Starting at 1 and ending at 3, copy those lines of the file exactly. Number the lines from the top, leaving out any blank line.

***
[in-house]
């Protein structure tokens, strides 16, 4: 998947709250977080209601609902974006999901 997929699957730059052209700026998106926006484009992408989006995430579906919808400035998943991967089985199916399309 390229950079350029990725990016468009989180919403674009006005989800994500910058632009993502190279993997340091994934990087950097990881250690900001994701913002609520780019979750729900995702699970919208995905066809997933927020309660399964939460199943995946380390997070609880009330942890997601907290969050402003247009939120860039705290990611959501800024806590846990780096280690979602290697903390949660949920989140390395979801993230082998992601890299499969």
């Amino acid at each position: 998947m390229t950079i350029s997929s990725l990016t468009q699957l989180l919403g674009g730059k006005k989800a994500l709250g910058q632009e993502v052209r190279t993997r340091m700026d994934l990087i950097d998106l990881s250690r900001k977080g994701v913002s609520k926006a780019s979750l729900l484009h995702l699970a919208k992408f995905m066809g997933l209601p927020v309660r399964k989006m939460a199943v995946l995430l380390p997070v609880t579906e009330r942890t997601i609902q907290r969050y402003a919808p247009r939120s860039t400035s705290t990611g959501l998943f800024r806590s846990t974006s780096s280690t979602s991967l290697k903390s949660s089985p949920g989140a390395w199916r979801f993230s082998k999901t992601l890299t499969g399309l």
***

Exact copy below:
[in-house]
């Protein structure tokens, strides 16, 4: 998947709250977080209601609902974006999901 997929699957730059052209700026998106926006484009992408989006995430579906919808400035998943991967089985199916399309 390229950079350029990725990016468009989180919403674009006005989800994500910058632009993502190279993997340091994934990087950097990881250690900001994701913002609520780019979750729900995702699970919208995905066809997933927020309660399964939460199943995946380390997070609880009330942890997601907290969050402003247009939120860039705290990611959501800024806590846990780096280690979602290697903390949660949920989140390395979801993230082998992601890299499969």
């Amino acid at each position: 998947m390229t950079i350029s997929s990725l990016t468009q699957l989180l919403g674009g730059k006005k989800a994500l709250g910058q632009e993502v052209r190279t993997r340091m700026d994934l990087i950097d998106l990881s250690r900001k977080g994701v913002s609520k926006a780019s979750l729900l484009h995702l699970a919208k992408f995905m066809g997933l209601p927020v309660r399964k989006m939460a199943v995946l995430l380390p997070v609880t579906e009330r942890t997601i609902q907290r969050y402003a919808p247009r939120s860039t400035s705290t990611g959501l998943f800024r806590s846990t974006s780096s280690t979602s991967l290697k903390s949660s089985p949920g989140a390395w199916r979801f993230s082998k999901t992601l890299t499969g399309l």